November 3, 2022

Canada to welcome 500,000 new immigrants in 2025

In an effort to alleviate a severe labor shortage, Canada has announced plans for a significant increase in immigration, with a target of 500,000 immigrants arriving annually by 2025. On Tuesday, the new strategy was unveiled by Immigration Minister Sean Fraser. Along with more moderate goals for family members and refugees, it places a strong emphasis on admitting more permanent residents with the necessary work skills and experience. The initiative was well received by the opposition Conservative party.

In 2023, Canada plans to take in 465,000 additional immigrants. In 2024, the goal will increase to 485,000 new immigrants. By 2025, there will be 500,000 more immigrants.


Targets for Express Entry and PNP will be raised.

The vast majority of new permanent residents enter the country through economic class programs such as those offered through the Express Entry system or through Provincial Nomination Programs (PNPs).

Year Express Entry (primary applicants, spouses, and dependents) Provincial Nominee Program ( low-income immigrants)
2023 82,880 105,500
2024 109,020 110,000
2035 114,000 117,500


Higher PGP admissions

IRCC is also tasked with reuniting families. Following economic class programs, family class sponsorship is the Immigration Levels Plan's second-largest permanent resident class. Applicants for permanent residency are sponsored for permanent residence by a spouse, partner, children, or another family member under family-class immigration schemes.

Under the Spouses, Partners, and Children program, Canada will continue to welcome approximately 80,000 new immigrants every year. The Parents and Grandparents Program's targets will climb to 28,500 in 2023, 34,000 in 2024, and 36,000 in 2025.


Refugee and humanitarian aims will be reduced.

Refugees and humanitarian immigrants are also given priority under the Immigration Levels Plan. Canada has a long history of granting asylum to people fleeing dangerous situations in their native countries.

Canada presently has high humanitarian class targets due to continuing attempts to fulfill many programs, such as accepting around 40,000 Afghan refugees. The entire refugee class target will be somewhat more than 76,000 new arrivals in 2023 and 2024, before falling to 72,750 in 2025. The humanitarian class objective is also decreasing, from roughly 16,000 in 2023 to 8,000 in 2025.

The immigration policy of Canada

In the 1980s, Canada's present immigration policy started to take shape. The government at the time did not plan as far ahead and frequently based immigration targets on the current state of the economy. Canada received fewer than 90,000 immigrants in 1984. The Canadian government, led by the Conservatives, anticipated a labor shortage in the early 1990s and upped immigration targets to 250,000 new permanent residents in just eight years.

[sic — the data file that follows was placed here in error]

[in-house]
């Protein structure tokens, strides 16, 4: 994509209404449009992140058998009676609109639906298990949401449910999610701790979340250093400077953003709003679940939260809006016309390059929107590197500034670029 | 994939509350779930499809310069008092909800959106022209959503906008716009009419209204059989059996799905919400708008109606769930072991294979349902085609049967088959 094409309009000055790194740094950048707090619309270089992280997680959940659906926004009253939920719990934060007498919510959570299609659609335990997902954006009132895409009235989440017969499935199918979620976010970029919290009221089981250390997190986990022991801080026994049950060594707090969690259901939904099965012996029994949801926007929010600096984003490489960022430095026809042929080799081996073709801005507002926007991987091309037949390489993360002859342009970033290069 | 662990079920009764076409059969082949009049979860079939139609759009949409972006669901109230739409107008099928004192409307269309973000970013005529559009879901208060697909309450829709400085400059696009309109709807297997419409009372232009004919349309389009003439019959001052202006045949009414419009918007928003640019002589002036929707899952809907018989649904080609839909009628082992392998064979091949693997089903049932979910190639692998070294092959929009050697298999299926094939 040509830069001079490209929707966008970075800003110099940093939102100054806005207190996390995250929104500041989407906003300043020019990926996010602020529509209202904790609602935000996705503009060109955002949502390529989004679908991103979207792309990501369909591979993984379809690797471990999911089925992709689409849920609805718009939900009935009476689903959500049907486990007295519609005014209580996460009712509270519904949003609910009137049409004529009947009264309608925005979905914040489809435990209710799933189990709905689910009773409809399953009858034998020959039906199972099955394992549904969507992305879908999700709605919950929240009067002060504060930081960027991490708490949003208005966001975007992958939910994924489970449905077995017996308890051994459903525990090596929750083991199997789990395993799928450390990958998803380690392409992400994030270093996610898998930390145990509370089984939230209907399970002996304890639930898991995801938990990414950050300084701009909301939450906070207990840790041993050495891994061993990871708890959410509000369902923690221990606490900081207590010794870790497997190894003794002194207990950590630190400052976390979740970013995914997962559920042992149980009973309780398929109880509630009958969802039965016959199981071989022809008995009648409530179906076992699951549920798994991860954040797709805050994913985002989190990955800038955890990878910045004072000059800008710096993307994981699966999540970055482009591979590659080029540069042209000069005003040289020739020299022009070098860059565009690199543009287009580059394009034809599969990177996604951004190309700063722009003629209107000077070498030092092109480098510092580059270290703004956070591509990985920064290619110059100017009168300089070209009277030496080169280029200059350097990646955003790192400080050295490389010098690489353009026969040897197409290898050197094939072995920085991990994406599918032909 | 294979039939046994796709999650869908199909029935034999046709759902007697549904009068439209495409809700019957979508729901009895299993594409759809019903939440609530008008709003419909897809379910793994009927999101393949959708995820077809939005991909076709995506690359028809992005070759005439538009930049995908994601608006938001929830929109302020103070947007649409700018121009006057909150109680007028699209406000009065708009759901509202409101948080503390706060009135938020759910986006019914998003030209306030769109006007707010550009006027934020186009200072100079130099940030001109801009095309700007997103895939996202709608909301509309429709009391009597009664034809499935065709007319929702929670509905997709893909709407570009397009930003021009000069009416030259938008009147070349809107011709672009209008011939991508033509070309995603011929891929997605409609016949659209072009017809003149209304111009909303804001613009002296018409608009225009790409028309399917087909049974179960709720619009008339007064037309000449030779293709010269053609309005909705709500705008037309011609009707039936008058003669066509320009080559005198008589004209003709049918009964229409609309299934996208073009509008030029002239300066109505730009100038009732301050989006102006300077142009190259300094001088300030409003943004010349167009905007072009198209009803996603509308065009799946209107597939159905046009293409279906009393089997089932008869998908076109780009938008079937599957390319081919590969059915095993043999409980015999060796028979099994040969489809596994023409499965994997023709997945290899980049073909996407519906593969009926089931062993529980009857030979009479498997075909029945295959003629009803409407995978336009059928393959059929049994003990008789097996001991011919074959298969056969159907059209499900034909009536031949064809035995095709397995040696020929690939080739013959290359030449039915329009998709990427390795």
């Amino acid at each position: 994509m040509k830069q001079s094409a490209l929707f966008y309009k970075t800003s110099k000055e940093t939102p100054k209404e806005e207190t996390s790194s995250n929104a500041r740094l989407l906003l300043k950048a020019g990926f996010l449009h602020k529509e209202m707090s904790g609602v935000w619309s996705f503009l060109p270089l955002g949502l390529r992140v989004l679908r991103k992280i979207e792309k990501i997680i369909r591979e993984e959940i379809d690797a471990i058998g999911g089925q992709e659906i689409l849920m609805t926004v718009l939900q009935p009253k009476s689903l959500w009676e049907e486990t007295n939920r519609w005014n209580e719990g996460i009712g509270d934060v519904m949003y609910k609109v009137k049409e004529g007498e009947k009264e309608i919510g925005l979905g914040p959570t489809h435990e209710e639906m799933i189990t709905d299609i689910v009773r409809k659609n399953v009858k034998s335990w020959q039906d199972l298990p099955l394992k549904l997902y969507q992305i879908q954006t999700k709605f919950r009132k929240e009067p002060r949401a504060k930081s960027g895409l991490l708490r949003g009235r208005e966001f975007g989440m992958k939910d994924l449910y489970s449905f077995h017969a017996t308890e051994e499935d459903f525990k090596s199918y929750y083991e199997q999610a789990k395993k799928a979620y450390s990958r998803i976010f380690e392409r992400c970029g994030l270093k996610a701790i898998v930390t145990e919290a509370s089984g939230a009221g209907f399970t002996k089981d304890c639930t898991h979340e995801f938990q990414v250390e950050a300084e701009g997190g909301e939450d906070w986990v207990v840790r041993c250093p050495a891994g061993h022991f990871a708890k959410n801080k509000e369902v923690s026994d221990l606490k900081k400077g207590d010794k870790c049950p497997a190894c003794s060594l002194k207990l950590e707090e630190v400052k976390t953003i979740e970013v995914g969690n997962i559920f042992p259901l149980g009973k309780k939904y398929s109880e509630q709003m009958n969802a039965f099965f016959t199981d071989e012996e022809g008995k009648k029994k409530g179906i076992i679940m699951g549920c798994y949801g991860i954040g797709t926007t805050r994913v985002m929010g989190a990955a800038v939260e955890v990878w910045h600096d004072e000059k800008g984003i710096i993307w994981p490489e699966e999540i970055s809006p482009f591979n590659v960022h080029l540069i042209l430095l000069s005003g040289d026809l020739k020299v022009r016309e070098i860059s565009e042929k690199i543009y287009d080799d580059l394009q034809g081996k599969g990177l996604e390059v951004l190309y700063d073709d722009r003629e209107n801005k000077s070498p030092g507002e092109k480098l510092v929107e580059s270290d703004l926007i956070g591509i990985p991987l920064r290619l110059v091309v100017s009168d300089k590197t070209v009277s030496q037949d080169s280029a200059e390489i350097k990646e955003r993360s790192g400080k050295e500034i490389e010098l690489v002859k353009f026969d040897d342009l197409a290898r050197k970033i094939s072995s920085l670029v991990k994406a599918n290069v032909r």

The succeeding Liberal administration expanded on these goals but, as a result of a financial crisis, started to emphasize welcoming more immigrants from the economic class and lowering Canada's proportion of immigrants from the family and humanitarian classes. Up to the current Liberal administration entering office in 2015, Canada admitted about 260,000 immigrants yearly. Before the COVID-19 pandemic started in 2020, the targets were raised to 300,000 and then 340,000.

In 2020, it was challenging for the IRCC to process applications due to border closures and other travel restrictions. Nevertheless, Canada exceeded its goal for immigration in 2021 and admitted 405,000 more permanent residents than ever before. These goals were met thanks to the Canadian Experience Class and Provincial Nomination Programs' generous slot allocations (PNPs).

Currently, Canada is experiencing a rare situation in which there is a labor shortage and around one million open positions. Both are key determinants of the nation's rising immigration goals. The low birth rate in Canada, which is among the lowest in the world at 1.4 children per woman, has a further negative influence on the labor market. Canada's population and labor force will soon be able to grow only through immigration as a result of the slow natural increase in population (the number of births still exceeds the number of deaths each year). Additionally, Canada needs immigrants to maintain a robust tax base, which is important for its efforts to fund basic services like healthcare and education.

One of the oldest populations in the world is found in Canada. By 2030, nine million people, or roughly 25 percent of Canada's population, will be of retirement age. All areas of the economy will experience a severe labor shortage as a result of this.

The Immigration and Refugee Protection Act (IRPA), which is Canada's primary immigration statute, requires the government to publish the Immigration Levels Plan every year by November 1. The 2022–2024 immigration level plan was the second to be released in 2022, the first having been in February following the post–the most recent federal election announcement being postponed until September 20, 2021.


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